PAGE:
How Zip Lines Work


Zip lining takes some serious guts, and a willingness to ignore your better instincts about the science of racing down a thin wire at crazy speeds. Historic Banning Mills

On the movie screen, we see our hero (who looks like he couldn't balance his checkbook) as he suddenly realizes that the nearby crossbow equipped with line-shooting capability/ telephone wire/clothesline could propel him quickly from the top of the steep slope to the bottom of the canyon, where the bad guys/pretty girl/bad pretty girls are. He drapes his jacket across the wire, holds on tightly and down the wire he goes. The trip is so fast that the viewer only has a split second to wonder: Does that really work?

A zip line is, at its most simple, a cable that starts at a higher point than it ends. Using the natural decline of the slope, a person or cargo can travel down the wire on a pulley system that minimizes friction to help the rider accelerate. In the next section, we'll talk more about how a plain old wire can support the weight of -- and provide a ride for -- a gigantic person. Or, for that matter, how gigantic a person it can support.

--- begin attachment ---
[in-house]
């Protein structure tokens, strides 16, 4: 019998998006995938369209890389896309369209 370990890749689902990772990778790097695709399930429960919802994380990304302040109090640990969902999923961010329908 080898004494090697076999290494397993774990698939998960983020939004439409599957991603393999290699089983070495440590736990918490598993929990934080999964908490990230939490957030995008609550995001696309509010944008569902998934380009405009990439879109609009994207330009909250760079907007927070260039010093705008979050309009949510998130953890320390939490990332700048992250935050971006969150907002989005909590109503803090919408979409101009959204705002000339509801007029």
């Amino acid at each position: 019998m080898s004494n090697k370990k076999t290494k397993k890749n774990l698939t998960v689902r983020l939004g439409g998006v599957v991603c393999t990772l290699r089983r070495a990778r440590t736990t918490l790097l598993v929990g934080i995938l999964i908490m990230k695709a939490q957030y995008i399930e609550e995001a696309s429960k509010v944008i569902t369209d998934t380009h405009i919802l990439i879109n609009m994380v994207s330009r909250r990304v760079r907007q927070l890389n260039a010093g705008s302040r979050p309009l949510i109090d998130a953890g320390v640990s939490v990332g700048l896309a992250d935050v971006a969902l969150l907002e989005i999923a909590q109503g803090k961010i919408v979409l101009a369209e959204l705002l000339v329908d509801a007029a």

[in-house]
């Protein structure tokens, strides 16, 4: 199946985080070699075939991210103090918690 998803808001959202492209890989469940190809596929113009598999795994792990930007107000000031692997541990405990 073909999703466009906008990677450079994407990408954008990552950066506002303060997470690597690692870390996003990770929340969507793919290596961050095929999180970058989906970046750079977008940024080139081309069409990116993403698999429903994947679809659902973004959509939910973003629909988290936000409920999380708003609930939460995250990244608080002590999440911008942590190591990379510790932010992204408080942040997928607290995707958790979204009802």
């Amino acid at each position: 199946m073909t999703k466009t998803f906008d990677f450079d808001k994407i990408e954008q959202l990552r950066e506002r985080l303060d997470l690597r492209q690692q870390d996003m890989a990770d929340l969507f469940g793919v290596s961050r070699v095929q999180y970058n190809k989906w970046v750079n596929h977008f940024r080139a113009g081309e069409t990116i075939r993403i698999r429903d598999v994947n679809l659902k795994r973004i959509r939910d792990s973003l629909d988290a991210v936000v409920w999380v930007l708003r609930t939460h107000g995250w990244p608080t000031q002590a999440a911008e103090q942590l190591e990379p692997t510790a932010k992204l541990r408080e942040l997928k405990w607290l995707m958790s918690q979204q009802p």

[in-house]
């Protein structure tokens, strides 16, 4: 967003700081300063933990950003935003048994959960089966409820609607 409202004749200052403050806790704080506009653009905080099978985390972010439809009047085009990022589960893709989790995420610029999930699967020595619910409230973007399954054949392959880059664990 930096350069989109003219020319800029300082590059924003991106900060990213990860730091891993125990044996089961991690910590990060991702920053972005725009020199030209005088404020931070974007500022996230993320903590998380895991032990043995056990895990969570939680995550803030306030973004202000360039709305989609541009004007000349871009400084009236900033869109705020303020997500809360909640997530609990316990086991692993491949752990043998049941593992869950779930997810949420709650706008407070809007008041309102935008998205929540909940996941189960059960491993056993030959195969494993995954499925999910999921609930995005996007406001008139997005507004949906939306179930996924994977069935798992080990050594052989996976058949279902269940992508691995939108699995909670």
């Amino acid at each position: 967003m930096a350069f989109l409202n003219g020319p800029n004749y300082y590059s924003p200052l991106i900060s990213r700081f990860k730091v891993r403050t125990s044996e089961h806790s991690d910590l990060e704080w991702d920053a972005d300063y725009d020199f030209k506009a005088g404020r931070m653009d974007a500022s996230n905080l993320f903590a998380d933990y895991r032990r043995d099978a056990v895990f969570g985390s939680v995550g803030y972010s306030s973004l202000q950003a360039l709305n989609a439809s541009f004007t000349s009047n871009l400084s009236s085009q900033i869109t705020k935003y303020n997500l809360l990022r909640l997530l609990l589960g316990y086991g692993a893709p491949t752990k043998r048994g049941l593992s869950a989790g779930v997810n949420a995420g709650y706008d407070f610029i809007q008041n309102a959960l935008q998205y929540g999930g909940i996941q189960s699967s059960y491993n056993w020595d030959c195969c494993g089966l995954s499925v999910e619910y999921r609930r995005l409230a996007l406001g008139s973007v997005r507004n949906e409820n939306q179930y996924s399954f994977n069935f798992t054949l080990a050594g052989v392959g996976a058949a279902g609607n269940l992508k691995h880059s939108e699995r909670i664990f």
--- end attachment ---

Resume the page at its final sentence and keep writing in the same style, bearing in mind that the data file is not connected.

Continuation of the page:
And if you're able and willing, you can use a zip line pretty much anywhere -- provided you have some serious guts and a willingness to ignore your better instincts about the science of racing down a thin wire at speeds up to 100 miles (161 kilometers) per hour. But whatever part of the world you're in (or flying over, for that matter), learn the parlance: In Australia they're flying foxes, in South Africa they're foefie (sometimes written and pronounced "foofy") slides, while Costa Rica generally calls zip line adventures canopy tours.

Although a growing industry for zip lines exists among adventure travel tours and eco-tourism, you might be surprised to know the first modern group that used zip lines for utilitarian purposes in the past consists of people with a decidedly less reckless reputation than you'd imagine.

Behind the fun and games, there's some serious science. Let's race to the next page to find out more.